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Bullet from behind put her in wheelchair for 31 years

By unknown | Sep 21, 2007 | COMMENTS [ 0 ]

Eric Naki and Khanyisile Nkosi

Eric Naki and Khanyisile Nkosi

Had there been a photographer when 17-year-old Poppy Buthelezi was hit by a bullet, an image very similar to that of Mbuyisa Makhubu carrying a dying Hector Pieterson, would have been captured to tell her painful story.

As with Pieterson, she was also picked up by another youth as she lay on the ground bleeding from a bullet wound and taken to hospital. But, unlike Hector, she survived.

The schoolgirl was in the thick of things when Soweto erupted on June 16 1976 and witnessed it all, oblivious that a single incident of revolt would change her life forever. The uprising has left her confined to a wheelchair for the rest of her life - a total of 31 years.

In her last interview with Sowetan in June, Buthelezi, who died last Friday after a short illness aged 48, related the event and her subsequent ordeal.

If Hector symbolised those who lost their lives, Poppy became a living symbol of the hundreds maimed on that fateful day in 1976 when apartheid police opened fired on protesting students in Soweto.

She had not expected the police to react so viciously to a peaceful protest by school children against the use of Afrikaans as a medium of instruction in black schools.

She was a among Senaoane Junior Secondary School pupils who joined other school children with their placards denouncing Afrikaans. Buthelezi remembered the group going from school to school, asking other children to join in the peaceful protest until they reached Morris Isaacson High.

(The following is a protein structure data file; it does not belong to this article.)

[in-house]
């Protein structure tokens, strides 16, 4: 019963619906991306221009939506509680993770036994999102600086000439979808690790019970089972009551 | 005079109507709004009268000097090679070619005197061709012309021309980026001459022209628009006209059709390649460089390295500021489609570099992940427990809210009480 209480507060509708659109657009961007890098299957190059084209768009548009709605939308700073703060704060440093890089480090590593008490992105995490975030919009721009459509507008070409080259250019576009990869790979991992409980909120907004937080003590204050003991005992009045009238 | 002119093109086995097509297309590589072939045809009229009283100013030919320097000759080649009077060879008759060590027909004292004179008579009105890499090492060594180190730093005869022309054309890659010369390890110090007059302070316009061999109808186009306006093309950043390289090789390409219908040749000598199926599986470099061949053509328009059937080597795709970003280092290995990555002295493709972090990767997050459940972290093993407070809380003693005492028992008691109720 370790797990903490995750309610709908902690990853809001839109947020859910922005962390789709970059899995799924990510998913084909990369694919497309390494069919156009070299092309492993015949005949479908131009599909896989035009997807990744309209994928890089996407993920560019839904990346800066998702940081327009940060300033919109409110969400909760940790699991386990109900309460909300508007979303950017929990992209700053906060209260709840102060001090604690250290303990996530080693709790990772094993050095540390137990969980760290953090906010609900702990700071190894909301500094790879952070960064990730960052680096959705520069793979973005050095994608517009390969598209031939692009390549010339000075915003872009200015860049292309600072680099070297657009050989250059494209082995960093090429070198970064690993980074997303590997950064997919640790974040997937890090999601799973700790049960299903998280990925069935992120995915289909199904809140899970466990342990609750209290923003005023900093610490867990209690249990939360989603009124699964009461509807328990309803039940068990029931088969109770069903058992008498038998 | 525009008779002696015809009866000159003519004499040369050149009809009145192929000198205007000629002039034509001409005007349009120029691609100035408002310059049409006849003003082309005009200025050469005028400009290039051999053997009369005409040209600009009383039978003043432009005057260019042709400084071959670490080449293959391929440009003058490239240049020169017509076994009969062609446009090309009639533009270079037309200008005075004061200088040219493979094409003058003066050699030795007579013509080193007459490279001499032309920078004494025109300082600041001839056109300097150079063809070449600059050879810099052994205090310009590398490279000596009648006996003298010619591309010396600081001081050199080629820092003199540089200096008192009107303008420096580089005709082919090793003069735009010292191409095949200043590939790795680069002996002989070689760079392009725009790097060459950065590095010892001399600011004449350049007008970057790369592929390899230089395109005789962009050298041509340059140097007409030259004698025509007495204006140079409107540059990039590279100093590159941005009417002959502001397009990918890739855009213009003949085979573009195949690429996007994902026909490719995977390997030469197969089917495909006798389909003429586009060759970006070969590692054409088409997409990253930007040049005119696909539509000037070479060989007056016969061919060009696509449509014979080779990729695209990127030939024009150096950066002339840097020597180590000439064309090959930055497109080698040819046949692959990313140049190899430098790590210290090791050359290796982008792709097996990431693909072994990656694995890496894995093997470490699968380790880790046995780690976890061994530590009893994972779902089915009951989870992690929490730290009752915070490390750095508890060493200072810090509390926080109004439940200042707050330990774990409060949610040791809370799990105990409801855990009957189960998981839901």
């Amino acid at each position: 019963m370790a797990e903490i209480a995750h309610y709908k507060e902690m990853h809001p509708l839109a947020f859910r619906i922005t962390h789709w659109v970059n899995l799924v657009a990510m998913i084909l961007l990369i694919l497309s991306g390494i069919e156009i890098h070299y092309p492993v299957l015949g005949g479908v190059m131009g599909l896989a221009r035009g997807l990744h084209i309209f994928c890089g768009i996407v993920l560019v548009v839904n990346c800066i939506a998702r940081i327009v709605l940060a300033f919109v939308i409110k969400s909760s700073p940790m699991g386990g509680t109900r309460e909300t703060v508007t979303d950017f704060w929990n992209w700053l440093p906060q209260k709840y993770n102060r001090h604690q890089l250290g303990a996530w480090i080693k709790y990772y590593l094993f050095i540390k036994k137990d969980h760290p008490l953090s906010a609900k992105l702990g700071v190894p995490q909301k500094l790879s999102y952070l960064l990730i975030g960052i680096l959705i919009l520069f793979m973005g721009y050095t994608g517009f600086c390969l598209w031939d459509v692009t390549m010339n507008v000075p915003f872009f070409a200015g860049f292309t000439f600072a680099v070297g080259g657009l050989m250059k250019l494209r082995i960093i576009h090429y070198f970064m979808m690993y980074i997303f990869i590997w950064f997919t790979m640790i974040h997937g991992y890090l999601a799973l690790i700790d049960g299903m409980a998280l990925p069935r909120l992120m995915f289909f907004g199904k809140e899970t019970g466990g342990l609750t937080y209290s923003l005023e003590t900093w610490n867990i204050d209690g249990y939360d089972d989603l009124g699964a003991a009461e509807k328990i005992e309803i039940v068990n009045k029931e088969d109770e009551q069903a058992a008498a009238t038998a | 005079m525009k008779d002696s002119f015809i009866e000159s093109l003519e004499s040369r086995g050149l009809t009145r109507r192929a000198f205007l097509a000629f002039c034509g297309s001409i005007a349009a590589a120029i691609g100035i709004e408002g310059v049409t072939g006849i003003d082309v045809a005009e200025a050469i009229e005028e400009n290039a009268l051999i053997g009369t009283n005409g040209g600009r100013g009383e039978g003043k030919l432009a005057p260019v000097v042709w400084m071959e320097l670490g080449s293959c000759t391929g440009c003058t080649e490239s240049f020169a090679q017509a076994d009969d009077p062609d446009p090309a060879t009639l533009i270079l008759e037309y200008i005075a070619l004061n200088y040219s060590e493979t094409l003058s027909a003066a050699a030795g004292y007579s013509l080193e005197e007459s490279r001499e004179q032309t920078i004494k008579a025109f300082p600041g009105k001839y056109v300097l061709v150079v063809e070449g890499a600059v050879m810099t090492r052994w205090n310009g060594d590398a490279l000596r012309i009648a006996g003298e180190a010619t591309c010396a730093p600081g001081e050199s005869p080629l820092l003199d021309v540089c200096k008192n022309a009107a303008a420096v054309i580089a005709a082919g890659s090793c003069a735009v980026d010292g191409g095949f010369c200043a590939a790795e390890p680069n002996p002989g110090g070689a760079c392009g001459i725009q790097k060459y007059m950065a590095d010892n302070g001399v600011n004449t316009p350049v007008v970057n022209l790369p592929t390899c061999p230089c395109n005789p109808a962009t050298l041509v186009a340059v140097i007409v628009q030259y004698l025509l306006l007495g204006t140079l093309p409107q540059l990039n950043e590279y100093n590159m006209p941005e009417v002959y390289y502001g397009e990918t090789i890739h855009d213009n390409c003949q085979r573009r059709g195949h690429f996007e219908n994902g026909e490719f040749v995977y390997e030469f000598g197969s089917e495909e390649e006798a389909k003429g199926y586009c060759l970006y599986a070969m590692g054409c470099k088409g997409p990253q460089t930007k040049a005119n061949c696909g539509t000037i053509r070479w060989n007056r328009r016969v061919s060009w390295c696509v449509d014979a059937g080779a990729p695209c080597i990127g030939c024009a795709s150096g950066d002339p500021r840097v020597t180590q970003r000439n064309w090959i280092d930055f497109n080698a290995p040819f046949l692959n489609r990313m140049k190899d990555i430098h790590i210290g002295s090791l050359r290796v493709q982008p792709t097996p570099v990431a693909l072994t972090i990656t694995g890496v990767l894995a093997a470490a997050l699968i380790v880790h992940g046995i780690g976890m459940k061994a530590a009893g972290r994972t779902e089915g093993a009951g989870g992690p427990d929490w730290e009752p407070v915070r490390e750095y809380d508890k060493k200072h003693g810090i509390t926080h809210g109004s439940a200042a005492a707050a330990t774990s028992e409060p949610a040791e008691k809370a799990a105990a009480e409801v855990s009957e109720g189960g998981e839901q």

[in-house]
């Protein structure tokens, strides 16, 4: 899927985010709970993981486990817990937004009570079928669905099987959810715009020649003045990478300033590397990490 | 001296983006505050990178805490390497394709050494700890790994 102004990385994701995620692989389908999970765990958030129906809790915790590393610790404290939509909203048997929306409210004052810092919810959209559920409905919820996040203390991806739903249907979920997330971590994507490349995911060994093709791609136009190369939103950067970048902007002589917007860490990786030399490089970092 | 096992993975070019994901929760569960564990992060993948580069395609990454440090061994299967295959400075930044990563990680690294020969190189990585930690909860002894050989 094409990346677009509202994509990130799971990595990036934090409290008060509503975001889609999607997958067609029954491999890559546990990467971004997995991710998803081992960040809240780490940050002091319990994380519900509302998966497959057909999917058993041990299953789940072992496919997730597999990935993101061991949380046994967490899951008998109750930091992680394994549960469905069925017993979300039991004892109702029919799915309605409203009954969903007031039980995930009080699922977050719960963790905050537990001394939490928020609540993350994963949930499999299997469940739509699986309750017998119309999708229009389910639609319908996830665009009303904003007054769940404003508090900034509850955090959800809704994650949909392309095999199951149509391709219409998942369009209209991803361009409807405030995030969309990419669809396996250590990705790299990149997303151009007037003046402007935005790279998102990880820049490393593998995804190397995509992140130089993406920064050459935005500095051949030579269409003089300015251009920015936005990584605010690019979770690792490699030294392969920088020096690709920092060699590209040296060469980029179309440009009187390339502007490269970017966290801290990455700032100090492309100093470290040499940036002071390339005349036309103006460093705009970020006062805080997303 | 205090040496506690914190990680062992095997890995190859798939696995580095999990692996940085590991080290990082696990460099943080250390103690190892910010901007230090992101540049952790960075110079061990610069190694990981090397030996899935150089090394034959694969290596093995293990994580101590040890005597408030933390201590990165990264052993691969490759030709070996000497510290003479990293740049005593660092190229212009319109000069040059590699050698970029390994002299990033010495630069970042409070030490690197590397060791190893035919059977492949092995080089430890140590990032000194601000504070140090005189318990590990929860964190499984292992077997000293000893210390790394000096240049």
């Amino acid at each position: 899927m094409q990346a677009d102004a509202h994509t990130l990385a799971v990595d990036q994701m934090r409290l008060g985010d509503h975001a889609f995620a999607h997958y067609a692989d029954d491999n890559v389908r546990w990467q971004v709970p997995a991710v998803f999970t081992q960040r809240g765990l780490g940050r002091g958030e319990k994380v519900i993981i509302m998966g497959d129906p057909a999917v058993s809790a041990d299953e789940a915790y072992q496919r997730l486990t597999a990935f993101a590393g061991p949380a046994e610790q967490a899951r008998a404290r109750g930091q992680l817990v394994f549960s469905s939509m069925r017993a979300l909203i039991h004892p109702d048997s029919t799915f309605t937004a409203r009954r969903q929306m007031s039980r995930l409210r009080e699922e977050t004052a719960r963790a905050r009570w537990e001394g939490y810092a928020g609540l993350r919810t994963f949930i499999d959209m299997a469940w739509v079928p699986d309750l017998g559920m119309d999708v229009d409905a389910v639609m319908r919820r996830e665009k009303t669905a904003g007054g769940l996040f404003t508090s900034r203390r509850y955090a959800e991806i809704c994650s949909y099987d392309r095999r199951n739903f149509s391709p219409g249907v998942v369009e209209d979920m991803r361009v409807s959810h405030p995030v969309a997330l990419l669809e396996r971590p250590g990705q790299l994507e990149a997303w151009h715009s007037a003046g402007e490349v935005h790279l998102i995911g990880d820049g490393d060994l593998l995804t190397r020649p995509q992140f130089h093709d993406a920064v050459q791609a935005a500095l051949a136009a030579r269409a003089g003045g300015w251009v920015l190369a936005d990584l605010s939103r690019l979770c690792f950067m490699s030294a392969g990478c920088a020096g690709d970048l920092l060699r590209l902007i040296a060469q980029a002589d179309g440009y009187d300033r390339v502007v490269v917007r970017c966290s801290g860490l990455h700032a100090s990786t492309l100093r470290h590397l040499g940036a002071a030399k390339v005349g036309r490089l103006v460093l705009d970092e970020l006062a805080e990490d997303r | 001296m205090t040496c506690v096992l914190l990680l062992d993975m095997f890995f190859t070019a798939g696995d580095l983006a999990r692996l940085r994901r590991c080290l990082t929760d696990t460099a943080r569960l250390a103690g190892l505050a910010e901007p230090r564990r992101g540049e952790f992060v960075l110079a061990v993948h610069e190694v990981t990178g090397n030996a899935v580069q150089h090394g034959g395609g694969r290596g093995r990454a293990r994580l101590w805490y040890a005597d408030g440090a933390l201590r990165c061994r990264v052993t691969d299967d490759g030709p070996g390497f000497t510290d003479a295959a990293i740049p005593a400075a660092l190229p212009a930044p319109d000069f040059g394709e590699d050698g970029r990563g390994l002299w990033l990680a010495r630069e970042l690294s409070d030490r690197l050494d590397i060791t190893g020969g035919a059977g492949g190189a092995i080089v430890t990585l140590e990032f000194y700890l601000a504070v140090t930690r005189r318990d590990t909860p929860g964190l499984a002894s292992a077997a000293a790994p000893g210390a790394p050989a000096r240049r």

"On our way to Orlando, Tsietsi Mashinini and Khotso Seathlolo came and told us that Hector Pieterson had been shot. That was when we started destroying everything that belonged to the white man. In a minute bottle stores and offices were burnt down. I had never seen students that angry. Police were all over shooting at us," she said.

When she arrived home later that day, her father was unaware she had participated in the protest.

"I remember my brother getting on top of the roof and telling us that the whole of Soweto was dark with smoke."

She thought she had escaped the bullets. It was never to be. When she sneaked out of her home to fetch her school books from where she hid them, disaster struck.

"On my way back, that's when I was shot. I didn't see the police, they drove in private cars. I was shot from the back. The bullet went through the upper part of my body and and exited in front, leaving a big hole. I fell to the ground in pain."

Goodenough Nkomo saw her lying on the ground and picked the limp schoolgirl and ran with her to hospital, just hours after Hector Pieterson was killed.

"I remember telling him to tell my family that I was dying. I was in a coma for three days, my eyes and tongue were black from the bullet poison. Nurses thought I wouldn't make it," she said.

Poppy Buthelezi is survived by her daughter, Ayanda, 16, two sisters and two brothers.

She will be buried at Lenasia Cemetery tomorrow. Her funeral service will be held at home in Protea Glen from 8am to 11am.


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